How do I repair/restore dry wood furniture?

I recently bought a table and chairs that need restoring. The table and chairs have been sitting in a metal storage container for a long time and the wood has dried out and the spokes have lifted on the bottom rails and seem to have shrunk and won't go back into the holes. How do I fix this? I want this very old table and chairs to be restored to it's beauty again.

The spokes have come out of the base but remain in the top and don't seem to be long enough anymore. I know the set has been sitting in a metal container for some years and survived a wild fire in which everything around this container burned down. I think heat from the fire and the weather has shrunk the spokes some how. The wood seems very dry. I thought to wash it all with a brush then put Murphy's on it but not sure if that is the correct procedure.

  7 answers
  • Dee Dee on Jun 10, 2020

    Use Paste Wax

    Depending on the state of deterioration, there are several options for rejuvenating a dull wood-finish. For a dry finish, but one that hasn't suffered severe damage, try applying a coat of ordinary paste wax.

    Apply paste wax with a soft cloth (Image 1) and rub it into the pores of the wood using a tight, circular motion. Paste wax is easy to apply, and is an effective treatment since it can be worked deep into the wood. Once it penetrates the wood, it hardens to form a protective seal much like an automotive wax.

    After applying the wax and rubbing it into the wood, allow it to begin to dry. After about five minutes, use a clean, dry rag to buff the finish. Buff in the direction of the grain (Image 2) to remove excess wax and create a low-luster sheen. This results in a subtle finish that is appropriate for an antique -- rather than a shiny, high-gloss. or try Formbys or Howards furniture finish from Lowes or Home Depot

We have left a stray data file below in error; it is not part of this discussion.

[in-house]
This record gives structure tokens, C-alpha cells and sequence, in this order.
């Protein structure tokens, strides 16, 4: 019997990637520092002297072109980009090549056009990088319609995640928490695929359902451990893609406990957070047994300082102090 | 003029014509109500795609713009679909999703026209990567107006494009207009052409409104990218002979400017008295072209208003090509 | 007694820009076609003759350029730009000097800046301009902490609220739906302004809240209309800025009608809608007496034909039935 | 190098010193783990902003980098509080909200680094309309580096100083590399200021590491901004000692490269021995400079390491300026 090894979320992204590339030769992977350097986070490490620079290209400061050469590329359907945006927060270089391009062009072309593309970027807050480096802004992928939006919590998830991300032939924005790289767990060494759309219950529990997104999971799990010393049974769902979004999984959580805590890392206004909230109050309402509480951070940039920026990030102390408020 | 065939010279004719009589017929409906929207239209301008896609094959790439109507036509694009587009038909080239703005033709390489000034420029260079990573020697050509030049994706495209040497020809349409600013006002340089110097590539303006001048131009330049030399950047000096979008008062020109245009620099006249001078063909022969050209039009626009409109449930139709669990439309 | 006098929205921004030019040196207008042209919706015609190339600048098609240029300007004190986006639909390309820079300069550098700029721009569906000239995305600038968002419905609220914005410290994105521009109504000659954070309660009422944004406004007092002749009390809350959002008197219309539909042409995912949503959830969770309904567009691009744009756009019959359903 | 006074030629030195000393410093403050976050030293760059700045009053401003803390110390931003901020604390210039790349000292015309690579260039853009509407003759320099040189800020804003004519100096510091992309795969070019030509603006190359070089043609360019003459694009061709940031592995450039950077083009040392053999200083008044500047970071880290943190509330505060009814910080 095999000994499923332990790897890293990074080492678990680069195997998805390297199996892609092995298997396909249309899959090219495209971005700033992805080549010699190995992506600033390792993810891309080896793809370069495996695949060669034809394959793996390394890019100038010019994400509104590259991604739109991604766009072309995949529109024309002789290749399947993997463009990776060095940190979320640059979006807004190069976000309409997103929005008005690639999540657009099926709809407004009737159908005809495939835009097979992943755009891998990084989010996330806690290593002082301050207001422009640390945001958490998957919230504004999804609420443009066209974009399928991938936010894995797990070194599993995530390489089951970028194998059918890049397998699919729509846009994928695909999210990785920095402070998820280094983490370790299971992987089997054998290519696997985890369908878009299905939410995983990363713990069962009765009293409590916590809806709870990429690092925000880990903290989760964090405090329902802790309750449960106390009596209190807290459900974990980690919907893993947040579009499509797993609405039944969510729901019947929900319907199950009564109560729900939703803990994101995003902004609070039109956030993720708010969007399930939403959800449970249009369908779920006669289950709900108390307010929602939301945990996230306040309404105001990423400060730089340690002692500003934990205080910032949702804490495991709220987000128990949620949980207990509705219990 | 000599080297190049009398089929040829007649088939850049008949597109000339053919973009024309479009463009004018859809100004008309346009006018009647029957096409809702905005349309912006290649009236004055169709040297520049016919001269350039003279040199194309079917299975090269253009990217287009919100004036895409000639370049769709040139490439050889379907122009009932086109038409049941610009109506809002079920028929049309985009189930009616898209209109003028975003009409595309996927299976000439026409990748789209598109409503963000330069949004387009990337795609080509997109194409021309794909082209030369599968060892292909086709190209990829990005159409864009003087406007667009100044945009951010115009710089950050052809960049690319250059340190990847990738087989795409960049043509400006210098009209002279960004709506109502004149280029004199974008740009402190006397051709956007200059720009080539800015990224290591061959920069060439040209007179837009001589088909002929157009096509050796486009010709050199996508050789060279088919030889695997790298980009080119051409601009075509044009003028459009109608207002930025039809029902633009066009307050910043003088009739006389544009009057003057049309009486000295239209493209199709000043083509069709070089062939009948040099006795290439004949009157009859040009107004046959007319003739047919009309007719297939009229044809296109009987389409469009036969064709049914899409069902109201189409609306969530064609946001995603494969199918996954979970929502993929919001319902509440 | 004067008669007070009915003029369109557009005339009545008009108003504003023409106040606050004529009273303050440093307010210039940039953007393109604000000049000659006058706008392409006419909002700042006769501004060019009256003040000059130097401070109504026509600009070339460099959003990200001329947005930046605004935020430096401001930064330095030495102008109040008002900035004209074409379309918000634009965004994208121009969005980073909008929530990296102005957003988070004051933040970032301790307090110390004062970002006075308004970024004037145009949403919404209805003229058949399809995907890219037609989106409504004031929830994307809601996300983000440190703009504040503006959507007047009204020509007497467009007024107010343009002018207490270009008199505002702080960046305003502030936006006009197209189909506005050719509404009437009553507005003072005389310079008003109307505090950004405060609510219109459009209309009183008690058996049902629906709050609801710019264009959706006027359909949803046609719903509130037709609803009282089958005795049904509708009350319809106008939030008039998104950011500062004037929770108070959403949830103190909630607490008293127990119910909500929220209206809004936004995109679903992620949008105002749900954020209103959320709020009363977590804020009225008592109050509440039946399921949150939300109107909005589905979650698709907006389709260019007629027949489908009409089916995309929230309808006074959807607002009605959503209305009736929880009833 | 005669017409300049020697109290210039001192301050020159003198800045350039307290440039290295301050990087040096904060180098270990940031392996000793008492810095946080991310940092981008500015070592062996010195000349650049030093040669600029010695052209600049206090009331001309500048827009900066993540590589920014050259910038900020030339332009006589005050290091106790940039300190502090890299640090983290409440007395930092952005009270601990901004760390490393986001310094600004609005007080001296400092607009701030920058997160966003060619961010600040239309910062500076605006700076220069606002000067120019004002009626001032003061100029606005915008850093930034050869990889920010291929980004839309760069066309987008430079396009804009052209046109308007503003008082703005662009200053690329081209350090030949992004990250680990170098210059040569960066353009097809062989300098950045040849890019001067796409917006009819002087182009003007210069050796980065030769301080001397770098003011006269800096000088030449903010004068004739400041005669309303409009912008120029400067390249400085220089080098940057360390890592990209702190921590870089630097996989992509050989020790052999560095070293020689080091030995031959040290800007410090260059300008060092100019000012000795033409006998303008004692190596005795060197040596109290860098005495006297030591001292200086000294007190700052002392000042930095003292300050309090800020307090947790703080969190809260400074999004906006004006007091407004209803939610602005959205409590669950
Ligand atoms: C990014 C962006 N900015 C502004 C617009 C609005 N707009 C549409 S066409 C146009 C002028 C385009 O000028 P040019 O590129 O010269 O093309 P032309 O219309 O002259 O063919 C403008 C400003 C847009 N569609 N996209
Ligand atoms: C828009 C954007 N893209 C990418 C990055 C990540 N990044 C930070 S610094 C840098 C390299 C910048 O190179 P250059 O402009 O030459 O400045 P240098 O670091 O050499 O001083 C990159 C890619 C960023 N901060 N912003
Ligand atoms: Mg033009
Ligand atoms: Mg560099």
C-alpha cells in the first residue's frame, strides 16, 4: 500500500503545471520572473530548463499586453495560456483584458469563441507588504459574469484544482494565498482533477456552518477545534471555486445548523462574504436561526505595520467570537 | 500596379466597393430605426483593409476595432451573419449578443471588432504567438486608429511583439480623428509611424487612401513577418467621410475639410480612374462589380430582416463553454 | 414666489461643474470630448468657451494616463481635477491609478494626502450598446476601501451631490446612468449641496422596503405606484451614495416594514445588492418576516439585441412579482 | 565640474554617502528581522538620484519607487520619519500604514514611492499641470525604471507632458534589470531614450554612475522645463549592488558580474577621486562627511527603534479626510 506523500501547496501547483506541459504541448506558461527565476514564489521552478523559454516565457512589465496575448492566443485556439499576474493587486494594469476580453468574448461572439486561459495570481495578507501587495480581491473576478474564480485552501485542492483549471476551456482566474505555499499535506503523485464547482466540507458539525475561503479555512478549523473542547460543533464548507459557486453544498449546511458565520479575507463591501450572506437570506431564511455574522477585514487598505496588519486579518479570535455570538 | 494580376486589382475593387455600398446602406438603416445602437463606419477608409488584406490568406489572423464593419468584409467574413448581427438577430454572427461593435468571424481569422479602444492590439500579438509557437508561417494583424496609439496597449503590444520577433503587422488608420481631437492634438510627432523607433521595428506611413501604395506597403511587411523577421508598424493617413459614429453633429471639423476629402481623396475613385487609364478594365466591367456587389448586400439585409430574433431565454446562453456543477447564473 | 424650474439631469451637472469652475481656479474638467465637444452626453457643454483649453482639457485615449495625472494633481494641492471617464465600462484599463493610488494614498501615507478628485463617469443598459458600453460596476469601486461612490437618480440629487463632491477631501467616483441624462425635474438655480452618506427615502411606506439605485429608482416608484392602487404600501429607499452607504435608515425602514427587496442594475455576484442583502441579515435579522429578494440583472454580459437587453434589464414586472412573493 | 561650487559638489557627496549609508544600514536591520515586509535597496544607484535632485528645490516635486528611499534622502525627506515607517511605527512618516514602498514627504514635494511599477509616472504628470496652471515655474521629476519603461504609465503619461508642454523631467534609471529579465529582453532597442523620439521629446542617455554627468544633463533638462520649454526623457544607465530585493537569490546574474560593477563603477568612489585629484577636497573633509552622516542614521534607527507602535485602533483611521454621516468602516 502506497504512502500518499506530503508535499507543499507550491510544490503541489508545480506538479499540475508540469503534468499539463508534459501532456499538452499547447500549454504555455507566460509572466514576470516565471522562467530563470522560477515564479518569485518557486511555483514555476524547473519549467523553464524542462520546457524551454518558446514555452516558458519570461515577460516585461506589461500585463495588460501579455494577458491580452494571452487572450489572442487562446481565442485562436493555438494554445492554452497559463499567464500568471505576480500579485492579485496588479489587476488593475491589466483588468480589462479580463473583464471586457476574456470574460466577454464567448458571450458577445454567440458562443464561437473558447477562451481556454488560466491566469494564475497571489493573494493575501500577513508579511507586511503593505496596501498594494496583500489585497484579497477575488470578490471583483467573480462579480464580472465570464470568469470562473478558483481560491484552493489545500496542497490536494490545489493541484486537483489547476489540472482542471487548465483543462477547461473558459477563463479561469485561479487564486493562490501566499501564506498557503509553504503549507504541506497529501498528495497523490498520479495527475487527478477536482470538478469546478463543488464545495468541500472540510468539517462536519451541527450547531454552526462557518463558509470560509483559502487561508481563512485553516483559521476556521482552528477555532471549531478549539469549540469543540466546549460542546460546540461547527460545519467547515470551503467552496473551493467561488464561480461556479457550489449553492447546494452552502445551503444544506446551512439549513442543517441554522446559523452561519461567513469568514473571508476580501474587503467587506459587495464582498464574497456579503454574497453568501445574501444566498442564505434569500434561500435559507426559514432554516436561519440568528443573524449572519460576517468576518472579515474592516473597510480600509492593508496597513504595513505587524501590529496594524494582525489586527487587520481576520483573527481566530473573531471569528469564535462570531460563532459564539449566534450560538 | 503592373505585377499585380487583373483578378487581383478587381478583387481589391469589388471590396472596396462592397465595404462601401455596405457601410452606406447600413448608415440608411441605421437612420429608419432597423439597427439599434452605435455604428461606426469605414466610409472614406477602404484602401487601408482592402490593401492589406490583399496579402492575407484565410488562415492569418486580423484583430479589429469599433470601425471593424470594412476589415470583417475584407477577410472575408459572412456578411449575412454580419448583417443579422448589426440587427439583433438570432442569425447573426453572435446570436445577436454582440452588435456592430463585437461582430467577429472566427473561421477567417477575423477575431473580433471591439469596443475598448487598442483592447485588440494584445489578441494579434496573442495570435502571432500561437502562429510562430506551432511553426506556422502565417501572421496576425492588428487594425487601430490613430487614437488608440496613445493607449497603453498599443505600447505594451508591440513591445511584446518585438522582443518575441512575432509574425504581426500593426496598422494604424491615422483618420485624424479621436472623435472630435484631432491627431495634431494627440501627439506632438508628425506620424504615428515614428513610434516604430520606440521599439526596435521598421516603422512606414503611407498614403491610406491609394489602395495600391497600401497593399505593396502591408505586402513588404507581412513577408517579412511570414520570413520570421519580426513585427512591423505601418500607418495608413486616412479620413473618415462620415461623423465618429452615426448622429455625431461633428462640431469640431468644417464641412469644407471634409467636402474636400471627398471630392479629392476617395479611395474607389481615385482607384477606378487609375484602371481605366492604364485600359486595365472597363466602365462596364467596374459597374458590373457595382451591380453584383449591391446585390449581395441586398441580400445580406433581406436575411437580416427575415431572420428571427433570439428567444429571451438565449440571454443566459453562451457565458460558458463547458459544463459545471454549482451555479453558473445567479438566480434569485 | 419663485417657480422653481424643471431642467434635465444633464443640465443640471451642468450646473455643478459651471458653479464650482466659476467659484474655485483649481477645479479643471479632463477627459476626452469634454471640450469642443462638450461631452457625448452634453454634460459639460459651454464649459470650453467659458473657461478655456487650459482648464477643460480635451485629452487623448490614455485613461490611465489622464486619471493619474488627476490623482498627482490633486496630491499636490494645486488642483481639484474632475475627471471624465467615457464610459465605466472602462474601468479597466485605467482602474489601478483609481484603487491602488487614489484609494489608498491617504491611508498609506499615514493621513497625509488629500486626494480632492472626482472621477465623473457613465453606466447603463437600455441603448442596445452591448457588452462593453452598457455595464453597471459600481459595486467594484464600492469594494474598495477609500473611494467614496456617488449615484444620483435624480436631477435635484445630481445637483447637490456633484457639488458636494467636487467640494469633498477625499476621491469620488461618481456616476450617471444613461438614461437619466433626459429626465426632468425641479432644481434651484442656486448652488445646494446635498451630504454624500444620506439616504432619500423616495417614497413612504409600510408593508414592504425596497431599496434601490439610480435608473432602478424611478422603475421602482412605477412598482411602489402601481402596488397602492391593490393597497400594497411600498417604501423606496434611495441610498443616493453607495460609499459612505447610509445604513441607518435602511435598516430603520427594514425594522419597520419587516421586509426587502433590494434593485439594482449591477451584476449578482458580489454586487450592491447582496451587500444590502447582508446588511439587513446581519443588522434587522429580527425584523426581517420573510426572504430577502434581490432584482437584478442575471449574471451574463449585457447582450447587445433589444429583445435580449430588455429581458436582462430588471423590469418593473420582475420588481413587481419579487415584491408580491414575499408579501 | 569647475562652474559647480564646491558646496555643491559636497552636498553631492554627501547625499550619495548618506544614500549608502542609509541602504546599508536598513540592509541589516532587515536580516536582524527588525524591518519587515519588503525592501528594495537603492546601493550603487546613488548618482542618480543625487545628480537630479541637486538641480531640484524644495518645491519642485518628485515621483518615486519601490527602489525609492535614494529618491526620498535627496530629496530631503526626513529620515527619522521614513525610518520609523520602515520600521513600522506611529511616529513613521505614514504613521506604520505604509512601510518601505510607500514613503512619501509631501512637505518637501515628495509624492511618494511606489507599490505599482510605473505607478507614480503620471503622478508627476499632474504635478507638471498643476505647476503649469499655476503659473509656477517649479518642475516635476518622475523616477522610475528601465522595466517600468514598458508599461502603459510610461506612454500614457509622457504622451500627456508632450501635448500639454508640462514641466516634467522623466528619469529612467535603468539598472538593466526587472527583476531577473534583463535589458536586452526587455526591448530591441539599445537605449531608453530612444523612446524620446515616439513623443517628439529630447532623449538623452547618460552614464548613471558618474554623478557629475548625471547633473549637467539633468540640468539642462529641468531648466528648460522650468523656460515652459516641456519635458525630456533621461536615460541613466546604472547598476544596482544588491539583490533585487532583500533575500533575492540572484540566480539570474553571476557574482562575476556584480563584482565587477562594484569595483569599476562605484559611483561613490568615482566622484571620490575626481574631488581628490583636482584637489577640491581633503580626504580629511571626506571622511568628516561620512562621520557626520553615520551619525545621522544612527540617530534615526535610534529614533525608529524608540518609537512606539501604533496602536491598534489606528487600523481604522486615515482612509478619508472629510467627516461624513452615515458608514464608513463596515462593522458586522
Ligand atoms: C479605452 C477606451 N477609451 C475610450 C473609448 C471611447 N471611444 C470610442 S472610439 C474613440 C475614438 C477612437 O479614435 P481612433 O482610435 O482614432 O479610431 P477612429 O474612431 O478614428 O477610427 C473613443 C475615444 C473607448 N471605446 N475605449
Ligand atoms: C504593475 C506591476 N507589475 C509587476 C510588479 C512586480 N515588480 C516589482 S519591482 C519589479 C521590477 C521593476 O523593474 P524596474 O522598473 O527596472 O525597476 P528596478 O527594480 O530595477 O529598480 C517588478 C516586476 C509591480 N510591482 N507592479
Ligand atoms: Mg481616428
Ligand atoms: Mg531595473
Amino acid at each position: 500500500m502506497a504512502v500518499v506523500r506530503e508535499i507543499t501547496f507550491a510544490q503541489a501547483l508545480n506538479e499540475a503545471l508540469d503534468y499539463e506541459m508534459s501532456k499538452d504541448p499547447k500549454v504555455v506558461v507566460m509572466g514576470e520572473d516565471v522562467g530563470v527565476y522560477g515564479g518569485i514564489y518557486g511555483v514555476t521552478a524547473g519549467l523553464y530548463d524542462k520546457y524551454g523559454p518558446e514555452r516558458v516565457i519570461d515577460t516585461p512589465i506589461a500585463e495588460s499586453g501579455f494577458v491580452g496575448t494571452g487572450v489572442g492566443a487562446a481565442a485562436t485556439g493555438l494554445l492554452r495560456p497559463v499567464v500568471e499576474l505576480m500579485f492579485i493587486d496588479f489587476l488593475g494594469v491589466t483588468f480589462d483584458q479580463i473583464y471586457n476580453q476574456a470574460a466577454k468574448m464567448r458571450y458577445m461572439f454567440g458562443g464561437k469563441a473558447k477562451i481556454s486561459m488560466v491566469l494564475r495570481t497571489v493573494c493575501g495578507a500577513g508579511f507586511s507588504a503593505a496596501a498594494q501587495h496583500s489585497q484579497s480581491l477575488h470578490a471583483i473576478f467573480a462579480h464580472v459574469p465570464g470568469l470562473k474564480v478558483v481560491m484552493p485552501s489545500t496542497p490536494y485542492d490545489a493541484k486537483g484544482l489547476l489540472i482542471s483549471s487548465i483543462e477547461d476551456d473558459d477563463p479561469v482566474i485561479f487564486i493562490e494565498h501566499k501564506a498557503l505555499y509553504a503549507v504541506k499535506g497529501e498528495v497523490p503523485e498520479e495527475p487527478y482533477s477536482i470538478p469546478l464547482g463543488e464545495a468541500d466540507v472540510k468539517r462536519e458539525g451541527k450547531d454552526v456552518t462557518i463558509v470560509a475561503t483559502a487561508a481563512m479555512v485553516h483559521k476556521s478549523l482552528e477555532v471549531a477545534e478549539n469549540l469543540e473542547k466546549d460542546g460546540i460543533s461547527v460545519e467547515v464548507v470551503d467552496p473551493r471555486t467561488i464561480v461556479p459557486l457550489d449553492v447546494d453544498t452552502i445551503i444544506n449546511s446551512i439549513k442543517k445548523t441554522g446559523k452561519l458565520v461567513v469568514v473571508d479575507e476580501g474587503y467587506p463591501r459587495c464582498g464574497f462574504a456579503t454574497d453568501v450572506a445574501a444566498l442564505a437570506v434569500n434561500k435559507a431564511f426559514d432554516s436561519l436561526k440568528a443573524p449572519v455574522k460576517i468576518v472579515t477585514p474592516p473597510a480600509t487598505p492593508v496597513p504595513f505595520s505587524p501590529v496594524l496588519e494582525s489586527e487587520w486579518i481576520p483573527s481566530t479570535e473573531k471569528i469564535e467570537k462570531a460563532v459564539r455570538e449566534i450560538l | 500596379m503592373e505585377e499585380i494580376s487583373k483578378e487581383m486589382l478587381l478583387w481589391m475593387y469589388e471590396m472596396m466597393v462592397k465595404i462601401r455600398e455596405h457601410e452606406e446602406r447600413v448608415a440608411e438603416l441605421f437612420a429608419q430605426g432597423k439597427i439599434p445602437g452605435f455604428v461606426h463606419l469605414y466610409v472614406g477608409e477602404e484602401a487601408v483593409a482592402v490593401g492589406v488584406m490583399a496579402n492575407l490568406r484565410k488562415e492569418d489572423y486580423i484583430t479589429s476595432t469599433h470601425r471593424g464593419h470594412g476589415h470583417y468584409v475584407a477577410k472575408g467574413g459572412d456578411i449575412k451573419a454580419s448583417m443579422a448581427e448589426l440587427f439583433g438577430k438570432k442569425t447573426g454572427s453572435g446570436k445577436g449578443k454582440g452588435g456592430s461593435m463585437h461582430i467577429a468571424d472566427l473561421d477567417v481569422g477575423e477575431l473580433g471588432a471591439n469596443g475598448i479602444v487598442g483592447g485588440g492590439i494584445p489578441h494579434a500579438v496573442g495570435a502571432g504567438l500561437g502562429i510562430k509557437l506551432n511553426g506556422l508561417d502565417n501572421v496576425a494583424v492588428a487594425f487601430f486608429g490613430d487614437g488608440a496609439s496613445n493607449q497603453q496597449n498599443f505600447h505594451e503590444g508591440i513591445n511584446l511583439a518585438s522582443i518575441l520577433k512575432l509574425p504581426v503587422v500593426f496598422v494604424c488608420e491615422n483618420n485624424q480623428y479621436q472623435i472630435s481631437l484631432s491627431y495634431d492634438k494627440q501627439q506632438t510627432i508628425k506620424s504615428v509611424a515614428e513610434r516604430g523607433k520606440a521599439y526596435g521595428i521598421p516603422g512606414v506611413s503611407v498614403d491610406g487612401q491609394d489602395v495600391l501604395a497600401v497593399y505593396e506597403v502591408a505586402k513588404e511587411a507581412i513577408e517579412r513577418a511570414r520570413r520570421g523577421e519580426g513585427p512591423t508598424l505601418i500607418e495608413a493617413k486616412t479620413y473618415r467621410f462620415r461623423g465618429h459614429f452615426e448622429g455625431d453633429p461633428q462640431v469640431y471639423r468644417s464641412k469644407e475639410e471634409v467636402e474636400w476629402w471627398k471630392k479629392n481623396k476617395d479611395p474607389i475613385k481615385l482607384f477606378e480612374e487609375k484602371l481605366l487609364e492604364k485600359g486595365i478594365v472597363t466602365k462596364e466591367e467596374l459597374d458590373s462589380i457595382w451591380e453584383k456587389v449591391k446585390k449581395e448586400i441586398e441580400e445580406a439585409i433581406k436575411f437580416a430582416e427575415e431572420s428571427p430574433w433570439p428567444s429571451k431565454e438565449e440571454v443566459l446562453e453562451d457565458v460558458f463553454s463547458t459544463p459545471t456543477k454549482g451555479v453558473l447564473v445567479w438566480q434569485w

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    • Dee Dee on Jun 11, 2020

      Stephanie, it looks like a beautiful set. It is nice that you want to preserve it. Good luck and let us know how it comes out.

      I just used paste wax with a buffer on my old dining room table and it has a mirror shine and a nice coat. really brought out all the woods.

  • on Jun 10, 2020

    we swear by Howard’s Feed’n wax for restoring old wood finishes. So easy and the results are beautiful!

  • Redcatcec Redcatcec on Jun 10, 2020

    The spindles do appear to be shrunken in size from their neighbors, you may have to handle this with wood filler, unless you want to replace all the spindles for uniformity, they will not expand to their original height and refill the holes they were in.

    You need a wax treatment to restore (hopefully) the original patina of the wood, this is a beautiful set. Please be patient for it's restoration. Good advice from Dee.

  • Baxter Baxter on Jun 10, 2020

    Howard Citrus Shield Paste Wax was the #1 choice and best reviewed by professional restorers of wood furniture for 2020. I also think it is the best wood treatment available and use it whenever I'm restoring or just cleaning and sprucing up antique furniture. This wax works because it provides a barrier that absorbs into the wood grain sealing the surface and helping to repel moisture, dust, and scratches. I use it over chalk paint that I have to polycrylic, in order to get that waxed buttery finish. I love the stuff.

  • Peggy L Burnette Peggy L Burnette on Jun 10, 2020

    Hi Stephanie, this is beautiful. Hope this helps you restore your great find. Good luck How to Restore Wooden Furniture: 12 Steps (with Pictures)

    1. Remove all dirt, grime, and grease with a rag and all-purpose cleaner. You need to thoroughly …Sand off the finish with coarse sandpaper. Use a sanding block or electric sander with coarse grit …Wipe away the dust when you are done sanding off the finish. Use a cleaning brush or tack cloth to …Sand the wood with fine-grit sandpaper to create a smooth surface. Switch to finer grit sandpaper, …

  • William William on Jun 10, 2020

    You don't show the top back splat. Check the top back splat where the spindles still are connected. it may have warped up and pulled the spindles from the bottom splat. I have never seen wood shrink that much. You may have to use hot damp cloths on the top and bottom splats and clamps or rope to bring them back to shape.